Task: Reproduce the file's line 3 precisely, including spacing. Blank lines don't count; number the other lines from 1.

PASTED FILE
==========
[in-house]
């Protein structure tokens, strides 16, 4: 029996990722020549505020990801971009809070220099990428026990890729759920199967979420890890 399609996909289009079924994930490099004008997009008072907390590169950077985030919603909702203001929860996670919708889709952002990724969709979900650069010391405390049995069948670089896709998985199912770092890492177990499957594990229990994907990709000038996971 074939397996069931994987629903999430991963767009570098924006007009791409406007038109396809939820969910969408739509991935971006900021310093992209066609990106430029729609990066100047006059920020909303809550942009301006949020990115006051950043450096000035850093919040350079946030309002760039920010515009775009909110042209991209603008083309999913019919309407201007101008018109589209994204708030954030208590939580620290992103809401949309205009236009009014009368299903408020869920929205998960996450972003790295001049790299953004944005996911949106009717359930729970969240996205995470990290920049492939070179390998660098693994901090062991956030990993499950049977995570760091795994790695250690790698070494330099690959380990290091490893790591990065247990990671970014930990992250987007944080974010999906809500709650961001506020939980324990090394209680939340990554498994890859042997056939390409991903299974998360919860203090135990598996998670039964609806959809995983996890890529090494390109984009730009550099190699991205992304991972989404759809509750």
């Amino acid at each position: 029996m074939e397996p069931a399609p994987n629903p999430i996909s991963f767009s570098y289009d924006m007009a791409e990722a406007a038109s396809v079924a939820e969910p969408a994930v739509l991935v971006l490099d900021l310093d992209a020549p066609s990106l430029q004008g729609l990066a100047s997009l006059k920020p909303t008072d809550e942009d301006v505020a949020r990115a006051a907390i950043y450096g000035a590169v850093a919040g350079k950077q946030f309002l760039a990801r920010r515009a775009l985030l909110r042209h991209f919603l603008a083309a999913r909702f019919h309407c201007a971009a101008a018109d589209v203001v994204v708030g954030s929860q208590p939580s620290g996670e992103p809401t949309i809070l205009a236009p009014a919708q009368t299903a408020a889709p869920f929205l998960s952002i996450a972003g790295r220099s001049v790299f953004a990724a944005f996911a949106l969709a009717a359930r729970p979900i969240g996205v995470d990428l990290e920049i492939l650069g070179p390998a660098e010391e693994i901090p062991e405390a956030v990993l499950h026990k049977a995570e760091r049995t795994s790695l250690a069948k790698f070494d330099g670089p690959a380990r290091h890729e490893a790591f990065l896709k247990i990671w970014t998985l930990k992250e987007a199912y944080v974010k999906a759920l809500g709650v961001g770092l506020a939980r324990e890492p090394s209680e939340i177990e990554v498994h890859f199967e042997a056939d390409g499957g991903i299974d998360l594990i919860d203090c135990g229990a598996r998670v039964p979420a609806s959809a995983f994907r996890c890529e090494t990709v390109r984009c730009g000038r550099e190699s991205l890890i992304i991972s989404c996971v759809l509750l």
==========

């Amino acid at each position: 029996m074939e397996p069931a399609p994987n629903p999430i996909s991963f767009s570098y289009d924006m007009a791409e990722a406007a038109s396809v079924a939820e969910p969408a994930v739509l991935v971006l490099d900021l310093d992209a020549p066609s990106l430029q004008g729609l990066a100047s997009l006059k920020p909303t008072d809550e942009d301006v505020a949020r990115a006051a907390i950043y450096g000035a590169v850093a919040g350079k950077q946030f309002l760039a990801r920010r515009a775009l985030l909110r042209h991209f919603l603008a083309a999913r909702f019919h309407c201007a971009a101008a018109d589209v203001v994204v708030g954030s929860q208590p939580s620290g996670e992103p809401t949309i809070l205009a236009p009014a919708q009368t299903a408020a889709p869920f929205l998960s952002i996450a972003g790295r220099s001049v790299f953004a990724a944005f996911a949106l969709a009717a359930r729970p979900i969240g996205v995470d990428l990290e920049i492939l650069g070179p390998a660098e010391e693994i901090p062991e405390a956030v990993l499950h026990k049977a995570e760091r049995t795994s790695l250690a069948k790698f070494d330099g670089p690959a380990r290091h890729e490893a790591f990065l896709k247990i990671w970014t998985l930990k992250e987007a199912y944080v974010k999906a759920l809500g709650v961001g770092l506020a939980r324990e890492p090394s209680e939340i177990e990554v498994h890859f199967e042997a056939d390409g499957g991903i299974d998360l594990i919860d203090c135990g229990a598996r998670v039964p979420a609806s959809a995983f994907r996890c890529e090494t990709v390109r984009c730009g000038r550099e190699s991205l890890i992304i991972s989404c996971v759809l509750l």